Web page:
The macadamia is considered a superfood, with the nuts having a high energy and fat content. They are incredibly expensive and yet grow so simply here in a sunny position.
(Backhousia citriodora) (Eastern States)
Sadly, this is not an easy tree to find in WA since our border is closed to species from the myrtaceae family to try to stop the spread of the dreaded myrtle rust disease into WA.
Not only is this plant one of the best bush foods, it is also a beautiful ornamental with its glossy green aromatic leaves and fluffy white flower heads.
While it is capable of growing into a small to medium-sized tree, it can be kept as a shrub through regular pruning of the growing tips. It also makes a great hedge.
Lemon myrtle is used for flavouring all sorts of dishes with its strong lemon flavour and works incredibly well with barramundi when steamed wrapped in the leaves.
Plant in a sunny spot with well-drained soil and feed regularly during the warmer months to give you plenty of shoot tips for harvest.
Midyim or pigeon berry
(Austromyrtus dulcis) (Eastern States)
This versatile small shrub is one of the best bush tucker plants of the lot.
The small but sweet-tasting berries that are borne in profusion in late summer and early autumn are speckled and oval shaped and look like little pigeon eggs - hence the European name.
It makes an attractive border, rockery or pot plant and can even be trimmed into a low- growing hedge.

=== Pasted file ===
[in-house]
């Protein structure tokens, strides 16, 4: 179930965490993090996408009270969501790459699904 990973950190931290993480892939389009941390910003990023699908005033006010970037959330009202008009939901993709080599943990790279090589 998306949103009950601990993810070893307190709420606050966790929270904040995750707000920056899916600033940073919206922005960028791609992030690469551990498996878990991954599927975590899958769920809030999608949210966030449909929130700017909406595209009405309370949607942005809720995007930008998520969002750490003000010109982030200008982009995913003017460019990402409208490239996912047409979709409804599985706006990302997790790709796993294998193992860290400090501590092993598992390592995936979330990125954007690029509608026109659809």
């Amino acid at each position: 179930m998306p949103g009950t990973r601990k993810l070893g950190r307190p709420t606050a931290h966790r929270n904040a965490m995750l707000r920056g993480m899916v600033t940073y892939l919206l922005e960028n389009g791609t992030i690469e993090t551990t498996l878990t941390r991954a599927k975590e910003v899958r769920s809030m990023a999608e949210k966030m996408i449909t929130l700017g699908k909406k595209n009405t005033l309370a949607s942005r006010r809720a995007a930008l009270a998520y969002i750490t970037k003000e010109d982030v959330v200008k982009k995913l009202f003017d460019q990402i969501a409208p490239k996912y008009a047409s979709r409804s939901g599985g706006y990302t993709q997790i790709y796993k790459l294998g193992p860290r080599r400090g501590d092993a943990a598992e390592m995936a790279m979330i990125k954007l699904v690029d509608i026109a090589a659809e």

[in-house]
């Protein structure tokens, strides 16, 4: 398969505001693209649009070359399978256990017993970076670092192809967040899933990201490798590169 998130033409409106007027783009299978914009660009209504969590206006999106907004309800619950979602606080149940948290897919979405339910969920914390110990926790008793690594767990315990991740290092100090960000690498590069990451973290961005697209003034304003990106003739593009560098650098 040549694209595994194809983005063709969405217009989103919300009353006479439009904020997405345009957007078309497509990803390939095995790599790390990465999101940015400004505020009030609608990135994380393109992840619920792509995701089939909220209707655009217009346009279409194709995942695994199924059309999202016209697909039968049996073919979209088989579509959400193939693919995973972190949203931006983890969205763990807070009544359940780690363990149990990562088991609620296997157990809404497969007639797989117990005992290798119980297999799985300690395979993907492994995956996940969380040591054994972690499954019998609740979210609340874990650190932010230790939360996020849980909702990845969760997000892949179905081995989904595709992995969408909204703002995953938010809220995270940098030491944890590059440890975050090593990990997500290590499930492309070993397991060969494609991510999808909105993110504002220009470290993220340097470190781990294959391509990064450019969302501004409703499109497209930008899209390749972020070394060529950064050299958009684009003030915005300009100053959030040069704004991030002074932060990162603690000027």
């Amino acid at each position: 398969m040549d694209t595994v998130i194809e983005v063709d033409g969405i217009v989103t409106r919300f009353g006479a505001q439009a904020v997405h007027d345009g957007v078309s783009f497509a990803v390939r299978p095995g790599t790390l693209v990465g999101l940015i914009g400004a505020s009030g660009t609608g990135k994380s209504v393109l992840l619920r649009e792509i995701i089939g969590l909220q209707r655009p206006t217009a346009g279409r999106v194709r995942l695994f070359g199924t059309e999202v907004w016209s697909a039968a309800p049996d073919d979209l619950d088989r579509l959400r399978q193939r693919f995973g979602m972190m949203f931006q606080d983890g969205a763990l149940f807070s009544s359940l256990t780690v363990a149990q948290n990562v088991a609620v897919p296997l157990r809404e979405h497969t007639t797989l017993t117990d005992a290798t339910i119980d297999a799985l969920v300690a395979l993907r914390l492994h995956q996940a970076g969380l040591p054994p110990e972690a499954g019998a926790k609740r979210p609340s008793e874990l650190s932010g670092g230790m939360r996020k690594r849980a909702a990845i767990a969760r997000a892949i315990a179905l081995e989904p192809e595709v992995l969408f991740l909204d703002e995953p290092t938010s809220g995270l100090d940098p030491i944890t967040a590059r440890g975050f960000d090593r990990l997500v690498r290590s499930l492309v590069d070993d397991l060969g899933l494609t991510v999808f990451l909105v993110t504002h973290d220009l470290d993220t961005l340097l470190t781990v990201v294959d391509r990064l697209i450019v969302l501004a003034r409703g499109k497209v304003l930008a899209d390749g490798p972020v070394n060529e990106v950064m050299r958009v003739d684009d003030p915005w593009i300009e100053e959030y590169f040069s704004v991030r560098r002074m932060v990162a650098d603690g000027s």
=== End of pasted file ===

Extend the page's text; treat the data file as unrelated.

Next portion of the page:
It flowers in early summer and should be kept well fed and mulched after that to ensure a good harvest of berries. It's important to remember that native plants, particularly productive varieties, do well when pruned.
(Acacia cyclops) (WA)
The seeds of this plant are ground to make a kind of flour, which can be mixed with water and cooked as bread or a kind of biscuit.
It's one of those plants that attracts bardi grubs, which burrow in the stems as larvae. Aboriginals consider bardi grubs a nutritious food and a good source of protein and this plant's life cycle is critically affected by bardi grub interaction as the plant ages.
While you may not eat the grubs yourself you need to accept they are important and the plant important to them - so treatment with insecticides is not wise.
(Acacia acuminata) (WA)
This is a plant whose seeds are ground for flour, which is mixed with water and cooked on hot coals to make bread cakes.
The jam wattle plant can play a far more important role in your bush tucker garden than the flowers and seed it provides. It's an important host to the parasitic quandong and sandalwood trees.
Blue berry ginger or native ginger
(Alpinia caerulea) (Eastern States)
Native to the rainforests of eastern Australia, its berries and stem tips are eaten. The white flesh and pulp inside has a pleasant slight ginger flavour.
Try using the leaves to wrap meat for cooking or steaming to get a subtle but strong ginger flavour.
TIPDo not prepare bush tucker food without having been shown by indigenous or experienced persons. Some bush tucker (such as the zamia palm) can cause illness if eaten in large quantities or not prepared correctly.
WHERE TO BUY
Many of these species can be bought from Lullfitz Nursery, Zanthorrea Nursery, Wandilla Garden & Gift Centre and Tass 1 Trees. Some others will need to be ordered through mail order or online companies such as Daleys Fruit Tree Nursery, Garden Express or The Diggers Club. Seeds for some species are available from Zanthorrea Nursery and The Green Life Soil Company.